Vernice Gillies' interview in Albany

Vernice Gillies discusses her Great Uncle Jack’s World War 2 service in New Guinea, which included being taken prisoner by the Japanese. She speaks about the impact his service had upon his later life and on the family more generally. Vernice also talks about the service Aborigines provided at home during the war by keeping farms going which kept the troops fed, and about the conflict between intensive farming and land clearing and the need to care for land. Vernice also talks about her father’s experience with Italian internees during the war, and about her mother’s stolen generation story. The interview concludes with Vernice explaining her feelings about the newly constructed Albany World War 1 memorial and Anzac Day.

This interview took place on 1 September 2015 in Albany and was conducted by Dr Allison Cadzow and Dr Mary Anne Jebb as part of the Australian Research Council-funded research project Serving our Country: a history of Aboriginal and Torres Strait Islander people in the defence of Australia.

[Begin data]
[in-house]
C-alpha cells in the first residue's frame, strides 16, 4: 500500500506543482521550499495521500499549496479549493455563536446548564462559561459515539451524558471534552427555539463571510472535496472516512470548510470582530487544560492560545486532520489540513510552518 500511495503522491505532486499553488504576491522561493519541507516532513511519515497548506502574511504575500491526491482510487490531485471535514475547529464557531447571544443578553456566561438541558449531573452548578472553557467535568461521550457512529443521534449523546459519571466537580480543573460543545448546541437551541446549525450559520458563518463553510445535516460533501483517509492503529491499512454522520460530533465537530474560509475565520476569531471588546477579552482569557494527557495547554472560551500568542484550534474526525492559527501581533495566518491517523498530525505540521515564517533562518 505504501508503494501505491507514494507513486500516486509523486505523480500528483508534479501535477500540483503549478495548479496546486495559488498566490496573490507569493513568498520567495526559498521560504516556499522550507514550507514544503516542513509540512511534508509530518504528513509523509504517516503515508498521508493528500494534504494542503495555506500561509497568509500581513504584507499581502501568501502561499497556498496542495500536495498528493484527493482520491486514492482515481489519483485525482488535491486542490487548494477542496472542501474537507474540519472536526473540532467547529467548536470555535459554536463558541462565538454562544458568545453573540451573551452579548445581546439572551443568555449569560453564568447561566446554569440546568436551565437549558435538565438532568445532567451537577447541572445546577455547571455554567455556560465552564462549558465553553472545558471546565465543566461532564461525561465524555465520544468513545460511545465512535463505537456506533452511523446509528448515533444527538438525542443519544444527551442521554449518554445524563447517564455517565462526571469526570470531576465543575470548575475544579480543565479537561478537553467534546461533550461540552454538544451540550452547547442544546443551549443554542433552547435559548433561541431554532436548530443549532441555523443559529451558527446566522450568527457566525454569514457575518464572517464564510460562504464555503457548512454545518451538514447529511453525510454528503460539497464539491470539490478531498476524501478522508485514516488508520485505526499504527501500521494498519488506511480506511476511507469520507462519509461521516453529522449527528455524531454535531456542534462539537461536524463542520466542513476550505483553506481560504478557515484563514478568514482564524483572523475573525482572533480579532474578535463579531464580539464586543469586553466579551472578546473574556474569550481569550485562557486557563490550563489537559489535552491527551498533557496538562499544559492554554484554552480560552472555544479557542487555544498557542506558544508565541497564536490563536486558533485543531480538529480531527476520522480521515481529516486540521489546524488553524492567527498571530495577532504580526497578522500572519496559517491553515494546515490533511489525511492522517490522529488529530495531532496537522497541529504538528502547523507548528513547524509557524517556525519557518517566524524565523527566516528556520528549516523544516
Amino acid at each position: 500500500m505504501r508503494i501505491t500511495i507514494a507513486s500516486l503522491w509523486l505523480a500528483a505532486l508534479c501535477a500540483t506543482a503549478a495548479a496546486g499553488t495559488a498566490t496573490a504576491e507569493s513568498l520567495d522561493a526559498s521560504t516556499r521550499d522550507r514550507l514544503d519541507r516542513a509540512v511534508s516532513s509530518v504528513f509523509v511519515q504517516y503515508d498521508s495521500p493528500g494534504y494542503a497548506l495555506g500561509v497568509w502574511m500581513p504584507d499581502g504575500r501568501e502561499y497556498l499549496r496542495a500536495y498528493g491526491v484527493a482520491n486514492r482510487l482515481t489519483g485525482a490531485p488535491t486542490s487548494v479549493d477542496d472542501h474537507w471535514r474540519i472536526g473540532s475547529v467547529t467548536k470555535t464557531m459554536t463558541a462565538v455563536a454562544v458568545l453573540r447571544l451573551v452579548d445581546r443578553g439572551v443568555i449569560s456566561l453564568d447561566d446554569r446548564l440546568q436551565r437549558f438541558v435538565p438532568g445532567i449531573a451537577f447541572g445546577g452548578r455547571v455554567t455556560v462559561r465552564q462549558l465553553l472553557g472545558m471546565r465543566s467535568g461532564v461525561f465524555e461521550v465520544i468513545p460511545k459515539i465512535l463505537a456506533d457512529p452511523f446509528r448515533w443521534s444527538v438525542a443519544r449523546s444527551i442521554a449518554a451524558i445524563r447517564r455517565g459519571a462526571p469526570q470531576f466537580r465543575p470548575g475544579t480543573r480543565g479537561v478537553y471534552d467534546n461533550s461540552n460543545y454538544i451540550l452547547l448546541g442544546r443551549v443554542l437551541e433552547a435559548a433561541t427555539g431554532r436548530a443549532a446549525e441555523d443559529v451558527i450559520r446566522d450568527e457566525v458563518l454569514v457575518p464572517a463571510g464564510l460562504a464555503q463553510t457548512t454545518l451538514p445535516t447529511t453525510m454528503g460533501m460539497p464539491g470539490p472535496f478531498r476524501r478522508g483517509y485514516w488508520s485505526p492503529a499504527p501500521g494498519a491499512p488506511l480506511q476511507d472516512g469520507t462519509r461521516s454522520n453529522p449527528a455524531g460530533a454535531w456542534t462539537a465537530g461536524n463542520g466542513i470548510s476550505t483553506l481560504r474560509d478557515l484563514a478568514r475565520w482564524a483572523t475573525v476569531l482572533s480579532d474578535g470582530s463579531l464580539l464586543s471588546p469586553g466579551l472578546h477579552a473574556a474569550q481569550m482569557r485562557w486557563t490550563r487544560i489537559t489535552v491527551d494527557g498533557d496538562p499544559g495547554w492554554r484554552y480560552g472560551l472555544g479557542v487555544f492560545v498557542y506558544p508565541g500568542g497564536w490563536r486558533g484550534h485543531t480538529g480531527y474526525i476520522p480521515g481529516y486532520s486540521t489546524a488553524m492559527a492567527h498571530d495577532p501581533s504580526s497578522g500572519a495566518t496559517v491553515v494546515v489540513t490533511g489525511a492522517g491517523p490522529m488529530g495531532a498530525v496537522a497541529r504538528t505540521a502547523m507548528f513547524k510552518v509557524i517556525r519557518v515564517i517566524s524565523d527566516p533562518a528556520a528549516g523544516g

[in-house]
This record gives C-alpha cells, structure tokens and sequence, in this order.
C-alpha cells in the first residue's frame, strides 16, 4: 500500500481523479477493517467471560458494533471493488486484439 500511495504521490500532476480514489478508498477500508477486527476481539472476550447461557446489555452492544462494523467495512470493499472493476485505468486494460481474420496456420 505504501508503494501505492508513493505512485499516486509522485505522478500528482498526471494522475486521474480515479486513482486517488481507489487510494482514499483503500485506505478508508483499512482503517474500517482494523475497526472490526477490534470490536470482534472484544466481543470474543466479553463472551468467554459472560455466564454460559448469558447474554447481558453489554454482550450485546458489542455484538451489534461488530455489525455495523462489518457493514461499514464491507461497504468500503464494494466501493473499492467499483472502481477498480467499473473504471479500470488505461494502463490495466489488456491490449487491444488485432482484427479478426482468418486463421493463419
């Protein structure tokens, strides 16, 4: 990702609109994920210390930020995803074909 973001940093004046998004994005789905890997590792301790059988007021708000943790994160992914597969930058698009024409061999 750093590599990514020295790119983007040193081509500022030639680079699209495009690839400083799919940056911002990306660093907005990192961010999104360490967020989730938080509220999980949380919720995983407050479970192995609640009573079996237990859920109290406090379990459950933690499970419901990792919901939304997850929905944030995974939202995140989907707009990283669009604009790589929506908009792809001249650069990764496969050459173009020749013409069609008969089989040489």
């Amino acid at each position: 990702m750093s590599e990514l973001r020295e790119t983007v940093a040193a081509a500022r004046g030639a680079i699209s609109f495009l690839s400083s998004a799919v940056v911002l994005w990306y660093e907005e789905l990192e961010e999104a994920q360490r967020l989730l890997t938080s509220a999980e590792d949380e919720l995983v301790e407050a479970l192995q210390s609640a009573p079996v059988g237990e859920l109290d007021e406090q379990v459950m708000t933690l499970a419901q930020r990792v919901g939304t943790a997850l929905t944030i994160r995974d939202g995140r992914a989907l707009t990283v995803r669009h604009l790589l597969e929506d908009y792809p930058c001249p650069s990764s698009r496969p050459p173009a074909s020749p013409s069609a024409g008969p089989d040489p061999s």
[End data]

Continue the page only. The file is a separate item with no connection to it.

The interview recording above is made available to be viewed here by permission of the interviewee(s), Vernice Gillies. The recording may not be copied, reproduced or communicated in whole or in part without the prior permission of the interviewee(s). Requests for permission for use of this material should be made to the Serving our Country research project: our contact details.

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Updated:  16 July 2015/Responsible Officer:  Director, Serving our Country/Page Contact:  CAP Web Team